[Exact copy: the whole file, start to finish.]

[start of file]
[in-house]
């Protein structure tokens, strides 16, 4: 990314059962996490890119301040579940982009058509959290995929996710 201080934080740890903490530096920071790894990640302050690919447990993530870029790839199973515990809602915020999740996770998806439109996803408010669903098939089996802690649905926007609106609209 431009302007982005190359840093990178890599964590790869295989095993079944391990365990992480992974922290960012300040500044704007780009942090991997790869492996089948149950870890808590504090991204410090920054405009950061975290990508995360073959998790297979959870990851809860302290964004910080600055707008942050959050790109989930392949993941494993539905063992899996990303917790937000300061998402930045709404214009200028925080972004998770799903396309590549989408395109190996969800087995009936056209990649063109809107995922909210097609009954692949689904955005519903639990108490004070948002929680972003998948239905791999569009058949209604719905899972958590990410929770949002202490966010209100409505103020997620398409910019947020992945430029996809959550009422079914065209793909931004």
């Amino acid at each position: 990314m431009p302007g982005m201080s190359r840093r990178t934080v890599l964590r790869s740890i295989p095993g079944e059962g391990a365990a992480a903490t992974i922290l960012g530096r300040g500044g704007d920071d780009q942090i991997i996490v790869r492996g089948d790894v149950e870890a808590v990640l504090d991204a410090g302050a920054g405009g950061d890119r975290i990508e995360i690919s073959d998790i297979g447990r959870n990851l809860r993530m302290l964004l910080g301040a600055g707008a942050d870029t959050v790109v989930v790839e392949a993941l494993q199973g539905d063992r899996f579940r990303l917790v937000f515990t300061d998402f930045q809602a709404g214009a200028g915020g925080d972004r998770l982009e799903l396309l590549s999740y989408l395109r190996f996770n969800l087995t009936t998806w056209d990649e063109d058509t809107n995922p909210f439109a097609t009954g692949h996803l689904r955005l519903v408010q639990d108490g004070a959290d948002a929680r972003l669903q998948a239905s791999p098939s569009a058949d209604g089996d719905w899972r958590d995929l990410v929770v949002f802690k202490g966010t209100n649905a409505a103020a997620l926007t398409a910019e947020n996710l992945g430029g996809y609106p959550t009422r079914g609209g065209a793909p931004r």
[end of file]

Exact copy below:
[in-house]
């Protein structure tokens, strides 16, 4: 990314059962996490890119301040579940982009058509959290995929996710 201080934080740890903490530096920071790894990640302050690919447990993530870029790839199973515990809602915020999740996770998806439109996803408010669903098939089996802690649905926007609106609209 431009302007982005190359840093990178890599964590790869295989095993079944391990365990992480992974922290960012300040500044704007780009942090991997790869492996089948149950870890808590504090991204410090920054405009950061975290990508995360073959998790297979959870990851809860302290964004910080600055707008942050959050790109989930392949993941494993539905063992899996990303917790937000300061998402930045709404214009200028925080972004998770799903396309590549989408395109190996969800087995009936056209990649063109809107995922909210097609009954692949689904955005519903639990108490004070948002929680972003998948239905791999569009058949209604719905899972958590990410929770949002202490966010209100409505103020997620398409910019947020992945430029996809959550009422079914065209793909931004």
């Amino acid at each position: 990314m431009p302007g982005m201080s190359r840093r990178t934080v890599l964590r790869s740890i295989p095993g079944e059962g391990a365990a992480a903490t992974i922290l960012g530096r300040g500044g704007d920071d780009q942090i991997i996490v790869r492996g089948d790894v149950e870890a808590v990640l504090d991204a410090g302050a920054g405009g950061d890119r975290i990508e995360i690919s073959d998790i297979g447990r959870n990851l809860r993530m302290l964004l910080g301040a600055g707008a942050d870029t959050v790109v989930v790839e392949a993941l494993q199973g539905d063992r899996f579940r990303l917790v937000f515990t300061d998402f930045q809602a709404g214009a200028g915020g925080d972004r998770l982009e799903l396309l590549s999740y989408l395109r190996f996770n969800l087995t009936t998806w056209d990649e063109d058509t809107n995922p909210f439109a097609t009954g692949h996803l689904r955005l519903v408010q639990d108490g004070a959290d948002a929680r972003l669903q998948a239905s791999p098939s569009a058949d209604g089996d719905w899972r958590d995929l990410v929770v949002f802690k202490g966010t209100n649905a409505a103020a997620l926007t398409a910019e947020n996710l992945g430029g996809y609106p959550t009422r079914g609209g065209a793909p931004r």